Growth in Melbourne settles at a sustainable level
Following a brief stint as the top property market in Australia, the Melbourne market is slowing
It’s official: Melbourne is on the slow slide down the growth chart.
In the past 12 months, capital growth across the city of Melbourne was 10.1%, reports CoreLogic – down from an annual growth rate of 14.2% in September 2015.
Auction listings also decreased, which is believed to be a reflection of a steadying market.
“A lot of the demand and the supply in these suburbs were brought forward last year,” says Andrew Wilson, chief economist at Domain Group.
“The dramatic drop in stock levels today is showing the difference between the boom market last year, when a lot of action came into the market in late autumn and encouraged sellers, and the steady market we’re seeing this year.”
Strong population growth of around 2% per annum and a relatively strong economy, which has been creating more jobs, have underpinned the Melbourne property market, reports Michael Yardney, director of Metropole Property Strategists.
“The economy is fuelled by a lower dollar and interest rates,” he says.
“Property prices are more affordable than in Sydney, yet our incomes are comparable.”
Like Sydney, these positive factors have contributed to enhanced interstate and overseas migration.
First home buyers more active
First home buyer activity has been rising and was recorded at 3.8% in the month of May, based on the most recent ABS data.
With an official interest rate cut flooding through to mortgage holders in May, the first home buyer share of Melbourne’s property market is likely to grow as the year marches on, particularly if further rate cuts are delivered.
Sydney investors are also turning to Melbourne as an inexpensive investment compared to properties in their home state.
For some buyers, apartments in Melbourne have much better capital growth potential and higher yields, with purchasing price points that are far more accessible than in the Harbour City.
Yardney indicates that apartments with renovation potential established in the inner-eastern and southeastern areas of the metro are ideal investments, because renovations can add considerable value.
Another good option in the present market is the inner- or middle-ring suburban house, which can also be either renovated or developed.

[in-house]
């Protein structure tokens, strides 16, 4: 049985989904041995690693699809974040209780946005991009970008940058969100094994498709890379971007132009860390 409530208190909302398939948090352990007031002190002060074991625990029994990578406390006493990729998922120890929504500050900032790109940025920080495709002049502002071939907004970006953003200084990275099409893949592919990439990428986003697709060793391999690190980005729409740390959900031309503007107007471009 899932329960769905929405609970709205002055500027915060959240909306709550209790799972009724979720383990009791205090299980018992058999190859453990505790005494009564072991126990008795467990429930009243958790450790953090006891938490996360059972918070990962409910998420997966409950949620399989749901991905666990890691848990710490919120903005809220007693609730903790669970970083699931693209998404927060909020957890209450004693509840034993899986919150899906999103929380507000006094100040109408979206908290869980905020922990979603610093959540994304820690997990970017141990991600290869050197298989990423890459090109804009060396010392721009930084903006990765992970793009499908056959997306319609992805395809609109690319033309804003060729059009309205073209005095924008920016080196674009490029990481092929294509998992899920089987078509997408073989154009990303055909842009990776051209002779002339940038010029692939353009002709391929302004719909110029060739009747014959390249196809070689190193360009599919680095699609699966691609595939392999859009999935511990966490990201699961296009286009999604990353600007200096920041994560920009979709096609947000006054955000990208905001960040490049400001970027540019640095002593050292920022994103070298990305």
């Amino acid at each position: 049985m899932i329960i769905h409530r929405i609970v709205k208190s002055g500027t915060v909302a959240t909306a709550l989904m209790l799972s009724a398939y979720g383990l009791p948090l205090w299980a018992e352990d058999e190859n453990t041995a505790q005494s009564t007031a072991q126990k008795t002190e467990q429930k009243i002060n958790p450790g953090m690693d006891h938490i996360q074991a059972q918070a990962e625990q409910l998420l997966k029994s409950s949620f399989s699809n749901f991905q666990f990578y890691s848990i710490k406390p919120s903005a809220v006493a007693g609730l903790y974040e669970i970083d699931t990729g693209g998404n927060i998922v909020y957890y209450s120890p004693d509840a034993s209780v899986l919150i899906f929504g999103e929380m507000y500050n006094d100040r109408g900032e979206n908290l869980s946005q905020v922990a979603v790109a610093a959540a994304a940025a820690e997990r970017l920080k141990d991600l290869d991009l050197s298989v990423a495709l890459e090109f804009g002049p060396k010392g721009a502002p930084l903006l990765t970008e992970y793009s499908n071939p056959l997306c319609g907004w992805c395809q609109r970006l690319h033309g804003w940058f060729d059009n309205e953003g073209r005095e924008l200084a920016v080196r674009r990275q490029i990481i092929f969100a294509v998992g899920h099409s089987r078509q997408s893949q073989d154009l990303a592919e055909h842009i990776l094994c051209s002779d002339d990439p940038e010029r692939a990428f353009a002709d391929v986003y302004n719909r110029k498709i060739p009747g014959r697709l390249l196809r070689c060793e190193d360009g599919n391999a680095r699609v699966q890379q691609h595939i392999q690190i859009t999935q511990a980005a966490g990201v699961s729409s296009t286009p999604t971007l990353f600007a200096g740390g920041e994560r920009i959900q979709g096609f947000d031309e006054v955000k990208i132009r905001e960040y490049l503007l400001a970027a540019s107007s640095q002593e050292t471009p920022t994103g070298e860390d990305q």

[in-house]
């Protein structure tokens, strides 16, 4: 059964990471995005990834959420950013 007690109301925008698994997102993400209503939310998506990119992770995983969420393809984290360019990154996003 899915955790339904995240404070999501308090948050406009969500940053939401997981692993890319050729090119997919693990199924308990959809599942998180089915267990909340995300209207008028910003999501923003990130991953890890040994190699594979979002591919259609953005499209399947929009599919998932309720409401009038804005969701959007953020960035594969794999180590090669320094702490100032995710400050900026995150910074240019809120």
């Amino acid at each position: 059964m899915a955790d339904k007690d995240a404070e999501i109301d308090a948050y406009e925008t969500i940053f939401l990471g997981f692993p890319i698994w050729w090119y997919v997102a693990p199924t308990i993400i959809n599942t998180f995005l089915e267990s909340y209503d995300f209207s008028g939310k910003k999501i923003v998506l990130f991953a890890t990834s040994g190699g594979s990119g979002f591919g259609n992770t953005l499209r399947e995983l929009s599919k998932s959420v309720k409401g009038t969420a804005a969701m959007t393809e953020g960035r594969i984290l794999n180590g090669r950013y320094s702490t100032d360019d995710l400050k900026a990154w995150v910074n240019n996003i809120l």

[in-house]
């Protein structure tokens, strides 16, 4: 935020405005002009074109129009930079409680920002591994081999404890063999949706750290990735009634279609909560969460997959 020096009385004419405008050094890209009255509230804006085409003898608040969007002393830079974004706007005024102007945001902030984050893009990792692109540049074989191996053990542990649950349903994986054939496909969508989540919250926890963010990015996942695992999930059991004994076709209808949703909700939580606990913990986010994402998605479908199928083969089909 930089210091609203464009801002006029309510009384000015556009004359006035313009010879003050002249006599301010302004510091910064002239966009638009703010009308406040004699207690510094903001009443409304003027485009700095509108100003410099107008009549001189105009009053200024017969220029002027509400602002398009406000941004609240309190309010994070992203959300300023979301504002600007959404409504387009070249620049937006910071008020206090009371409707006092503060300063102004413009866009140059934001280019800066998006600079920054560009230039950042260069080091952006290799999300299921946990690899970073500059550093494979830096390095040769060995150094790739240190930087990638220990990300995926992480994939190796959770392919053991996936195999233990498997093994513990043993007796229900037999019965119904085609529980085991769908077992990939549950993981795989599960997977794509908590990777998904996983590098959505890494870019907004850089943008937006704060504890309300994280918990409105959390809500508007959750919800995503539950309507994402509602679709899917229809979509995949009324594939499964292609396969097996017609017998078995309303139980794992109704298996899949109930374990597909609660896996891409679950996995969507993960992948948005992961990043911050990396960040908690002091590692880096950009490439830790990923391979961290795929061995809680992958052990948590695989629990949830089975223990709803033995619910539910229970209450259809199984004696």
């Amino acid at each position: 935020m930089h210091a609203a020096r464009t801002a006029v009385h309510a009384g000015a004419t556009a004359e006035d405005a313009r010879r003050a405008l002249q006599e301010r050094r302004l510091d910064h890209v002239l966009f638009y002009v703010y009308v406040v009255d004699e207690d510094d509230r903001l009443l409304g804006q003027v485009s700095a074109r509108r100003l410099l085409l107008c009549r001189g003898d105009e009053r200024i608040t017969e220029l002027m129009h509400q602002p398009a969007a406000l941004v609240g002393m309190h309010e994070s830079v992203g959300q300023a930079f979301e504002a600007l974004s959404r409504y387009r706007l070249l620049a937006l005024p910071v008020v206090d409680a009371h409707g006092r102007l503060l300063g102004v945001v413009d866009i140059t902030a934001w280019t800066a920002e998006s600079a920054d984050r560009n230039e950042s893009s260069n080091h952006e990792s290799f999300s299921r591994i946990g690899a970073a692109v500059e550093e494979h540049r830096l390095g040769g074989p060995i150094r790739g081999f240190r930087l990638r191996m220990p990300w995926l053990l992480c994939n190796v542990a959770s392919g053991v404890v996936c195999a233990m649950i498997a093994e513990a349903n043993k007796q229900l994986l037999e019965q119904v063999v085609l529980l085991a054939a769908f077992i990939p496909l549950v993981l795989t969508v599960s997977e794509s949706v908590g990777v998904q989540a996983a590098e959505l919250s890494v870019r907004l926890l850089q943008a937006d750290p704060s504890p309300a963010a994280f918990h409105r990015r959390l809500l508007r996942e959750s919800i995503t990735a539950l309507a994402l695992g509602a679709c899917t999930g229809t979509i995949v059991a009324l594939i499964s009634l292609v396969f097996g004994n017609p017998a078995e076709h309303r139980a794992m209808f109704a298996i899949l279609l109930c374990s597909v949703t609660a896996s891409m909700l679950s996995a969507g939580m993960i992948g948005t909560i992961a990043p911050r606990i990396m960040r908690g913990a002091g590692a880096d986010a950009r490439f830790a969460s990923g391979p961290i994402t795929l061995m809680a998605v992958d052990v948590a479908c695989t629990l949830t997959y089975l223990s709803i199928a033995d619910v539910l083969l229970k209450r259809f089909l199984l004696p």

“If your budget allows, buying a villa unit or a small house in the right suburb should deliver strong capital growth over the next few years,” Yardney says.
Homes and apartments in good locations within Melbourne’s middle-ring suburbs are limited.
With demand being greater than supply in these areas, auction clearance rates remain reasonably high and prices are staying strong.
Moreover, vacancy rates continue to dip, especially those of units, although vacancy rates of houses are still below 2%, Wilson reported in a Domain.com.au article in May.
Thus, competition is intense for rentals and rents are shooting up.
The massive Melbourne risk: oversupply
Although it’s got a lot going for it, Melbourne’s market also has a dark side: the considerable stock of new apartments in the CBD and the inner-city suburbs, which is expected to limit capital gains and rental growth.
More units are in the process of development, from Docklands to Werribee.
“With a significant oversupply of new and off-the-plan apartments, and house and land packages in the outer suburbs, it is critical to steer clear of these submarkets,” Yardney states.
Paul Glossop, founder and director of Pure Property Investment, predicts that the oversupply will stunt yields in the next three to five years. Growth is expected to be suburb-specific as prices in general settle due to this issue.
“Demand will continue; however, supply is the question mark in the coming years,” Glossop says.
On the whole, he recommends that buyers focus on “developed areas with good facilities given the short-term issues from the inner city through to the suburbs”.
In terms of cash flow, the house market in rural Ouyen tops the Victorian market at $75 positive per week.
This suburb reported 5% growth over the past 12 months and a very high rental yield of 10%, according to CoreLogic.
Property prices are also very low, contributing to Ouyen’s attractiveness as an investment.
The affordable unit market in Kennington, a suburb of Bendigo, experienced a resurgence in the same period, with 19% growth, while sustaining positive cash flow.
The introduction of investors from Melbourne into Bendigo’s property market may increase prices and competition.
“Melbourne is a tough market,” Glossop confirms.
That said, he believes the cash flow wave in apartments situated away from the inner city can still be sustained for the next three or four years.
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